Local Health

7/2/2013

Skeeter Wars

By BRITTANY TATE The Brunswick News

As Matthew Hodges scoured bushes for mosquitoes, he saw a small opening where he could stick the nozzle of his backpack chemical sprayer.

Once lodged inside, he released plumes of an insecticide that slithered throughout the bushes, leaving behind a faint white mist.

Though the weather behaved long enough for him to spray the yard, Hodges knows that with rain comes swarms of mosquitoes.

As an applicator for The Mosquito Authority, 352 Slyvan Blvd., St. Simons Island, he understands why stagnant water could spell trouble for your home.

"Mosquitoes reproduce in water, spread diseases, are painful and are pests," Hodges said. And since the Golden Isles is blessed (or maybe cursed in this instance) with warm temperatures and abundant natural breeding locations, it is home to lots and lots of mosquitoes.

Mosquitoes use exhaled carbon dioxide, body odors and temperature, and movement to target their victims. Female mosquitoes are the ones you should be wary of - they suck blood and can transmit life-threatening diseases to both humans and pets, unlike males, which feed solely on nectar and other sources of sugar.

There are more than 3,000 species of mosquitoes in the world today, with about 200 of them in the United States.

The most common of them in Georgia are the Southern house mosquito and the Asian tiger mosquito, according to the Georgia Department of Human Services. Both species are container breeders - able to breed in very small containers of water - that generally stay fairly close to their breeding sites.

The Southern house mosquito is most active at dusk and can fly up to a half-mile for a blood-meal, whereas the Asian tiger mosquito stays within 500 yards and is most active during the day. What these mosquitoes leave behind can be more than just itchy, red bumps.

"Besides West Nile (virus), we have had some cases of Eastern equine encephalitis (EEE), which is transmitted between birds and mosquitoes, and humans can be infected if bitten by a mosquito that has been infected," said Justin Watson, operator and managing partner of The Mosquito Authority. Other mosquito-borne diseases found in Georgia include St. Louis encephalitis and LaCrosse encephalitis.

The U.S. Centers for Disease Control and Prevention found that there were 5,387 cases of West Nile virus reported across 48 states in 2012, the most since 2003. Although Eastern equine encephalitis is rare, 30 percent of people who develop the disease die, making it one of the deadliest mosquito-borne diseases in the United States, research shows.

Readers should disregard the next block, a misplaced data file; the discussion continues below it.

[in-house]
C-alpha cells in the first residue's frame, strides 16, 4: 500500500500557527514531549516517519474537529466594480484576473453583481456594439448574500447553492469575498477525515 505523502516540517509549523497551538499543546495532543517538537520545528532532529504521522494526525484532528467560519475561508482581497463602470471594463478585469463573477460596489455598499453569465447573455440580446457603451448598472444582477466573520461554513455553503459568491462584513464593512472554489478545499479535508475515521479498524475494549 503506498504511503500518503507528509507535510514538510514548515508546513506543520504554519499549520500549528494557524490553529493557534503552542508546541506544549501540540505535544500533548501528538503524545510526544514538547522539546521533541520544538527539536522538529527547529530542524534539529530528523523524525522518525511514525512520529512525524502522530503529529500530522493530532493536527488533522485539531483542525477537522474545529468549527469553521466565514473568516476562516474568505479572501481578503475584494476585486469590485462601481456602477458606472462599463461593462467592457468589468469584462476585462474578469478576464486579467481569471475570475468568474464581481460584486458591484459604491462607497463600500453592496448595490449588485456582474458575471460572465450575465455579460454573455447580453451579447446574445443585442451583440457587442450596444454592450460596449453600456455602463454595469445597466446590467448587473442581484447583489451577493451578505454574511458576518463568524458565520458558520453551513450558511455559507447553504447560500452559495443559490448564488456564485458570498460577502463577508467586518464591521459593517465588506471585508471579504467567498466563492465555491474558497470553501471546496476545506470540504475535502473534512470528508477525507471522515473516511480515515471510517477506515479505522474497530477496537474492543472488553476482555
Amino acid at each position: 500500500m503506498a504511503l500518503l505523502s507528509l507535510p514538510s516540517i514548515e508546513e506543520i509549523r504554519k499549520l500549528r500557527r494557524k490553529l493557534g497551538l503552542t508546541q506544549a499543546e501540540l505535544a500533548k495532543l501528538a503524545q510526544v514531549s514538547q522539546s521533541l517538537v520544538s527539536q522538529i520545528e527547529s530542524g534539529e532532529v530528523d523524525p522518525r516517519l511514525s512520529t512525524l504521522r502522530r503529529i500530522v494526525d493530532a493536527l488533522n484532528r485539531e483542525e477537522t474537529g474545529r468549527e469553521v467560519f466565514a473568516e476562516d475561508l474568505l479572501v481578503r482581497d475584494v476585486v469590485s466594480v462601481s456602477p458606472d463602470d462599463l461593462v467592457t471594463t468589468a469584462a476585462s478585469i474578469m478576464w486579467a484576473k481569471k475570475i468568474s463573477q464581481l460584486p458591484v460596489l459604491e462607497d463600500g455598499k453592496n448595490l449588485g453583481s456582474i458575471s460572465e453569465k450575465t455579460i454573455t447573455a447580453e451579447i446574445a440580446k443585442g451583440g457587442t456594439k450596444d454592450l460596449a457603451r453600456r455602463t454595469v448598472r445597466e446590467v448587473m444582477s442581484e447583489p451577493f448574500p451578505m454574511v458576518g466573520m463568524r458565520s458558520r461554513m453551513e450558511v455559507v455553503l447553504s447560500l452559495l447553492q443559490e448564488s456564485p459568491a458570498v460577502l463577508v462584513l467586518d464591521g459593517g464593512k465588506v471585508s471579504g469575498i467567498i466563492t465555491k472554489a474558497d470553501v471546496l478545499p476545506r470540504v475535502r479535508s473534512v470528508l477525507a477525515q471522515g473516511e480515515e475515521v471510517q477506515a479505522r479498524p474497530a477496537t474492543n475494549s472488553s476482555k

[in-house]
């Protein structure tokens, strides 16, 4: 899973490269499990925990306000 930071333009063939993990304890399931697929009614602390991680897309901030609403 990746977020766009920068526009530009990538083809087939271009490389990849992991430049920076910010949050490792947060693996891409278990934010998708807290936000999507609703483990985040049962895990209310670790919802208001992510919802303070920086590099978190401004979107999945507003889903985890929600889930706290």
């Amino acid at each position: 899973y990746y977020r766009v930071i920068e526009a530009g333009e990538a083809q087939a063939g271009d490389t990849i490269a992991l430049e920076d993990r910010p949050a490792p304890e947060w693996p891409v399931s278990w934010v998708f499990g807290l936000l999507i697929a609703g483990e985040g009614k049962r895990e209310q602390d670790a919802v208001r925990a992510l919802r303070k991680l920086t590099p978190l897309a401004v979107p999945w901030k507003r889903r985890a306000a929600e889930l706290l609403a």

Unfortunately, there isn't a vaccine available to prevent this disease in humans. The best defense to a mosquito attack is to apply bug repellents, cover exposed skin (such as legs and arms), and "turn over anything on the property that can retain water in it, (especially since) a small flower tray can breed as many as 25,000 mosquitoes," Watson said.

If that isn't taking care of the problem, spray an EPA-registered chemical insecticide over your yard that's milder than common bug repellents. It will not harm birds and wildlife around your home, Watson said. Make sure to avoid spraying ponds, aquatic habitats, honey bees, butterflies and other beneficial insects.

If you have been bitten by a mosquito, itchiness is sure to follow. This is caused by the mosquito's saliva. To alleviate the itching, clean the bite area with rubbing alcohol, alcohol wipes or plain water. Once the area has been cleaned, apply witch hazel, calamine lotion, vinegar or baking soda.

* Reporter Brittany Tate writes about lifestyle topics. Contact her at btate@thebrunswicknews.com, on Facebook or at 265-8320, ext. 317.

Fight back

Here are some ways to protect yourself against mosquitoes:

* Throw away or bring indoors anything that can collect water, such as old tires, cans, buckets and toys.

* Drill drainage holes in tires used as swings.

* Drain and scrub birdbaths, pet dishes and kiddy pools at least once a week. Refill them with clean water.

* Empty water from saucers under potted plants and trash baskets.

* Clean gutters, flat roofs and air conditioner drains frequently.

* Drain or fill stagnant water pools, puddles and drainage ditches around the house.

* Eliminate water-holding tree stumps, and fill holes in trees.

* Keep fish, such as goldfish, in ponds and water gardens to eat mosquito larvae.

* Keep window and door screens tight-fitting and in good repair.

* Maintain pools and hot tubs with proper chemicals and filtration. If you cover a pool, hot tub or boat, remove any water trapped on the cover after each rain.

* Repair leaky pipes and outside faucets so water does not collect.

* Keep grass and weeds mowed, especially on banks next to water, to reduce resting places for adult mosquitoes.

* Avoid spending time outdoors when mosquitoes are active. If you must be outdoors apply insect repellent. Do not use a DEET-based repellent on infants. DEET - an active ingredient found in most bug repellents applied directly to skin - is only safe for adults and older children when used according to package instructions.